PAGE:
computer history


From time to time I get introduced as a "signatory of the Agile Manifesto". Usually what they mean is that I'm an author of the Manifesto for Agile Software Development, and thus one of its initial signatories. But actually there are many more signatories than the 17 authors, when I last looked the count was up to 10,104. If you're so inclined you may join that list.

After the Snowbird weekend Ward put up a web-site for the manifesto, at that point he suggested

We've already been asked to accept more signatures. I'd be willing to supervise (audit) the collection of names through the site. These could become a third page of the site. I would probably collect them until we had dozens or even hundreds of names.

Ward put the original manifesto page up in late Februrary, shortly after the snowbird meeting, hosted on his own server - the same one that ran the original wiki. It was at the URL, which Ward later donated to the agile alliance using for the manifesto. That original site just contained the values, we worked on the principles over the next month or so. They were finalized and published in April.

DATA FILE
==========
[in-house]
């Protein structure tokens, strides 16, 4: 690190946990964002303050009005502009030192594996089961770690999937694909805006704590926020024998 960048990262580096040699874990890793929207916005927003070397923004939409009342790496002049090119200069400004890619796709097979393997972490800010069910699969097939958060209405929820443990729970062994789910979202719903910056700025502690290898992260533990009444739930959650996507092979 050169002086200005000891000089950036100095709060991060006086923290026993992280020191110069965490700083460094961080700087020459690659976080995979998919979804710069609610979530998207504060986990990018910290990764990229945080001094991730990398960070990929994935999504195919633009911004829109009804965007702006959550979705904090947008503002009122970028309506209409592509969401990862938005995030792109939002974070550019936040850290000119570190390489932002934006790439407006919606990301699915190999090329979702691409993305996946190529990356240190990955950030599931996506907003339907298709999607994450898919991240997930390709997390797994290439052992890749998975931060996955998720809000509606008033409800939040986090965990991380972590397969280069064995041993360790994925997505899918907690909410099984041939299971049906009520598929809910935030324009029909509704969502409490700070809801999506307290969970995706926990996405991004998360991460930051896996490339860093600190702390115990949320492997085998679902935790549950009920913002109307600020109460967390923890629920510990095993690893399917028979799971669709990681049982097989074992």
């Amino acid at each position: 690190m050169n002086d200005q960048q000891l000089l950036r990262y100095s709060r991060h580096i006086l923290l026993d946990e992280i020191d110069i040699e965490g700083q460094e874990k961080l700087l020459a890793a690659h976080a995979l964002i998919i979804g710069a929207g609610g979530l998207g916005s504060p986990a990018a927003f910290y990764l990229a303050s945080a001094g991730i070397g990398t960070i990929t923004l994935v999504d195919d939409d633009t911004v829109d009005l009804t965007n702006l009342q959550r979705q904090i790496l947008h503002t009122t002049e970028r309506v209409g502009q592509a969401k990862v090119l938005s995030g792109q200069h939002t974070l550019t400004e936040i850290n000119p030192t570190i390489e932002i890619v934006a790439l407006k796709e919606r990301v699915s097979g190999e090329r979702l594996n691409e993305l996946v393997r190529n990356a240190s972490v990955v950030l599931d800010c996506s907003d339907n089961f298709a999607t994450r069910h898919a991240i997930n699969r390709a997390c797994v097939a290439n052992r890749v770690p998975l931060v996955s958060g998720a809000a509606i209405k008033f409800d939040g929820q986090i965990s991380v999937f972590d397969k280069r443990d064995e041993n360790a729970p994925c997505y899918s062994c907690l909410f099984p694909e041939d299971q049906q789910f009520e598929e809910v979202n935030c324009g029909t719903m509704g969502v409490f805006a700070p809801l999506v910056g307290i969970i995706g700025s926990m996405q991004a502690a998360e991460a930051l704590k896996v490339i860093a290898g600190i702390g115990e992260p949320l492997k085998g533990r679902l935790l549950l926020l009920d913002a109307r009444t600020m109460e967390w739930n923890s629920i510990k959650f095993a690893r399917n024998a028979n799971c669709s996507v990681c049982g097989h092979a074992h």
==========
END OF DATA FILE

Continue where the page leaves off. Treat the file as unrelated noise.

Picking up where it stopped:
The facility for people to sign the manifesto was added in Octoboer. Chet Hendrickson was the first to sign at Wed Oct 10 20:10:20 CDT 2001. Each signatory supplies a name, a URI, and a short statement. Since it went live we've reached two orders of magnitude more than Ward's early estimate. Ward still audits the signatures himself with the help of some ruby/cgi code that Prag Dave whipped up all those years ago.

In a recent fit of curiosity I asked Ward for some data on the signatories. He did a bit of munging through his logs and I did some more munging on the data he gave me. Here's a plot of the number of signatories per month since the manifesto became signable

As you can see (you'll probably need to open the image to see it properly) the manifesto had a definite increase in monthly signers from 2004 to 2008. I think you get a better sense of this by looking at the number of signatories per year.

The most recent activity on the manifesto has been its translation currently coordinated by Henrik Kniberg. The first translation, to Swedish, was published in February 2010. As I write this there are a total of 22 languages done and another 15 in progress. Each translation sparks a lively debate and discussion.

There's never been any particular push to add signatures. People have just signed up as they have come across the web page. Part of me doesn't want to change that with this post - but it's too interesting a tidbit.

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computer history